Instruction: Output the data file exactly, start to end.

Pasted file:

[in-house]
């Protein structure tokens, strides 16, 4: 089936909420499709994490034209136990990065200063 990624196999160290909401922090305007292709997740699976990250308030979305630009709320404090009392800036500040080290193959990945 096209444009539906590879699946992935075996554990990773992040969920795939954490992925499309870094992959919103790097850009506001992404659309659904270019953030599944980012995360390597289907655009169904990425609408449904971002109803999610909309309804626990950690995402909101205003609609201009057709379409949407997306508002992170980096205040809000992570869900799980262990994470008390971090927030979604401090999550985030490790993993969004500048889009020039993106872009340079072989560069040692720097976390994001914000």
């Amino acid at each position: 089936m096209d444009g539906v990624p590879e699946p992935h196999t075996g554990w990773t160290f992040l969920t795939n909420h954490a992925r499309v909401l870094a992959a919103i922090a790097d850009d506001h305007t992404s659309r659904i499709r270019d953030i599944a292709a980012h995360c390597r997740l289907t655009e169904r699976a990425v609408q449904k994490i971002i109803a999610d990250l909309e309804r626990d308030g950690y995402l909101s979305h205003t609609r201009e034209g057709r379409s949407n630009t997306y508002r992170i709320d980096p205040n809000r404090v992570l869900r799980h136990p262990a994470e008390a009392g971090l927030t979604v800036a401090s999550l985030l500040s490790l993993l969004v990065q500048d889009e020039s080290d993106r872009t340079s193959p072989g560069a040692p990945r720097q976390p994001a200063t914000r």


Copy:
[in-house]
């Protein structure tokens, strides 16, 4: 089936909420499709994490034209136990990065200063 990624196999160290909401922090305007292709997740699976990250308030979305630009709320404090009392800036500040080290193959990945 096209444009539906590879699946992935075996554990990773992040969920795939954490992925499309870094992959919103790097850009506001992404659309659904270019953030599944980012995360390597289907655009169904990425609408449904971002109803999610909309309804626990950690995402909101205003609609201009057709379409949407997306508002992170980096205040809000992570869900799980262990994470008390971090927030979604401090999550985030490790993993969004500048889009020039993106872009340079072989560069040692720097976390994001914000």
């Amino acid at each position: 089936m096209d444009g539906v990624p590879e699946p992935h196999t075996g554990w990773t160290f992040l969920t795939n909420h954490a992925r499309v909401l870094a992959a919103i922090a790097d850009d506001h305007t992404s659309r659904i499709r270019d953030i599944a292709a980012h995360c390597r997740l289907t655009e169904r699976a990425v609408q449904k994490i971002i109803a999610d990250l909309e309804r626990d308030g950690y995402l909101s979305h205003t609609r201009e034209g057709r379409s949407n630009t997306y508002r992170i709320d980096p205040n809000r404090v992570l869900r799980h136990p262990a994470e008390a009392g971090l927030t979604v800036a401090s999550l985030l500040s490790l993993l969004v990065q500048d889009e020039s080290d993106r872009t340079s193959p072989g560069a040692p990945r720097q976390p994001a200063t914000r």